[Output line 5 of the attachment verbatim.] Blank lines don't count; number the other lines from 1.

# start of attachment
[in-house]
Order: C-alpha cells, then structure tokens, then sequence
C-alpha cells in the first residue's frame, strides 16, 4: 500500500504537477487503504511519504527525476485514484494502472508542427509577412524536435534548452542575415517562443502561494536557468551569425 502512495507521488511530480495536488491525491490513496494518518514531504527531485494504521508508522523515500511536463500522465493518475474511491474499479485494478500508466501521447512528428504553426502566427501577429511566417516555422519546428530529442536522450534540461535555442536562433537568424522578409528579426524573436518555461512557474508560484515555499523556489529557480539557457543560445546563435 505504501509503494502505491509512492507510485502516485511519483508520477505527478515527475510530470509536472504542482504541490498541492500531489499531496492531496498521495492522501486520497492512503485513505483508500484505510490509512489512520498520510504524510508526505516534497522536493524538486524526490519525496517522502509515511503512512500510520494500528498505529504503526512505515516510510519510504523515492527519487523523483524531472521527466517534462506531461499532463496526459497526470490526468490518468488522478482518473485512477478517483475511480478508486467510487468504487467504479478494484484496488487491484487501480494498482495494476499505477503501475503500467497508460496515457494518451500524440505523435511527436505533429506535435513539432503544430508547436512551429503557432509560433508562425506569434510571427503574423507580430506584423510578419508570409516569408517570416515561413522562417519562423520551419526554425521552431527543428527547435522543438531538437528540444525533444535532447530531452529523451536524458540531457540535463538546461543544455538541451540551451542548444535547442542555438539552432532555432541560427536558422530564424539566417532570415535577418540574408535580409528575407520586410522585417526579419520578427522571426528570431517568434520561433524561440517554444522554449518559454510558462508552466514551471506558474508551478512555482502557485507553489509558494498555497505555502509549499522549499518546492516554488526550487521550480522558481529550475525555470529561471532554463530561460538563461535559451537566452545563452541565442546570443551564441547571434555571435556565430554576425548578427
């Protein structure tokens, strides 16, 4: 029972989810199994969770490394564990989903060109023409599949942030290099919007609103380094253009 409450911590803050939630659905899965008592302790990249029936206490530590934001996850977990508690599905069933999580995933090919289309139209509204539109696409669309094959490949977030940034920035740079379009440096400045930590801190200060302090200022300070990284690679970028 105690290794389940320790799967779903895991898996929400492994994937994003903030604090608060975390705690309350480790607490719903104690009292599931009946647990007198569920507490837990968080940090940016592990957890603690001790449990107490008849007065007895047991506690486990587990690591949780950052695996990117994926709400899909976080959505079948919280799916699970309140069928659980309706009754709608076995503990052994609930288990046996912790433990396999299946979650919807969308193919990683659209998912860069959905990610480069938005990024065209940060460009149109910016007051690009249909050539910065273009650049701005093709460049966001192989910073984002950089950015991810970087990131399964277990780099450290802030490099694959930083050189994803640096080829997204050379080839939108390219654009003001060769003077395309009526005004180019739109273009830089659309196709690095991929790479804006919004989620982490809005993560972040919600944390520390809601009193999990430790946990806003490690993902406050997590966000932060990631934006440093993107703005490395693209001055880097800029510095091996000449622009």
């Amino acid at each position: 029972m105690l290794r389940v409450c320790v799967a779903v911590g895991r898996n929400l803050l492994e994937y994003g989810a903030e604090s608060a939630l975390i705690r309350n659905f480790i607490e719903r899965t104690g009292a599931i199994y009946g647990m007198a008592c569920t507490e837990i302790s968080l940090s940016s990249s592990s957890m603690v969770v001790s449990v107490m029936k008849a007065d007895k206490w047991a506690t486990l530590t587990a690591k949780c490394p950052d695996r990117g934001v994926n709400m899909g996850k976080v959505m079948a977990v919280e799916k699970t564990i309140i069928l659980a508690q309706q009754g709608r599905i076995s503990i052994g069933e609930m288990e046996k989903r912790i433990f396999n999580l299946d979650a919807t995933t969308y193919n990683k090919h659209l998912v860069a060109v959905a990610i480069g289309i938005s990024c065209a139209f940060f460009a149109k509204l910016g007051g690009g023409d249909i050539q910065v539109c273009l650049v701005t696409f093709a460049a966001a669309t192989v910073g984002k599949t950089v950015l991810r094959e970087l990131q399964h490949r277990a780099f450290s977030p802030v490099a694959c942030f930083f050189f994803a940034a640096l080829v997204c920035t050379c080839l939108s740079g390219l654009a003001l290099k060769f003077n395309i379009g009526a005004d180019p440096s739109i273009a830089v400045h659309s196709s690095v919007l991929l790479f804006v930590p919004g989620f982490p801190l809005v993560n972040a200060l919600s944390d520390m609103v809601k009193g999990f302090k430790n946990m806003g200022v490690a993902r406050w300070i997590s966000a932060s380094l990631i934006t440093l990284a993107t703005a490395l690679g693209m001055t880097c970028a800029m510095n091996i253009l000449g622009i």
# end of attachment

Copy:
């Amino acid at each position: 029972m105690l290794r389940v409450c320790v799967a779903v911590g895991r898996n929400l803050l492994e994937y994003g989810a903030e604090s608060a939630l975390i705690r309350n659905f480790i607490e719903r899965t104690g009292a599931i199994y009946g647990m007198a008592c569920t507490e837990i302790s968080l940090s940016s990249s592990s957890m603690v969770v001790s449990v107490m029936k008849a007065d007895k206490w047991a506690t486990l530590t587990a690591k949780c490394p950052d695996r990117g934001v994926n709400m899909g996850k976080v959505m079948a977990v919280e799916k699970t564990i309140i069928l659980a508690q309706q009754g709608r599905i076995s503990i052994g069933e609930m288990e046996k989903r912790i433990f396999n999580l299946d979650a919807t995933t969308y193919n990683k090919h659209l998912v860069a060109v959905a990610i480069g289309i938005s990024c065209a139209f940060f460009a149109k509204l910016g007051g690009g023409d249909i050539q910065v539109c273009l650049v701005t696409f093709a460049a966001a669309t192989v910073g984002k599949t950089v950015l991810r094959e970087l990131q399964h490949r277990a780099f450290s977030p802030v490099a694959c942030f930083f050189f994803a940034a640096l080829v997204c920035t050379c080839l939108s740079g390219l654009a003001l290099k060769f003077n395309i379009g009526a005004d180019p440096s739109i273009a830089v400045h659309s196709s690095v919007l991929l790479f804006v930590p919004g989620f982490p801190l809005v993560n972040a200060l919600s944390d520390m609103v809601k009193g999990f302090k430790n946990m806003g200022v490690a993902r406050w300070i997590s966000a932060s380094l990631i934006t440093l990284a993107t703005a490395l690679g693209m001055t880097c970028a800029m510095n091996i253009l000449g622009i």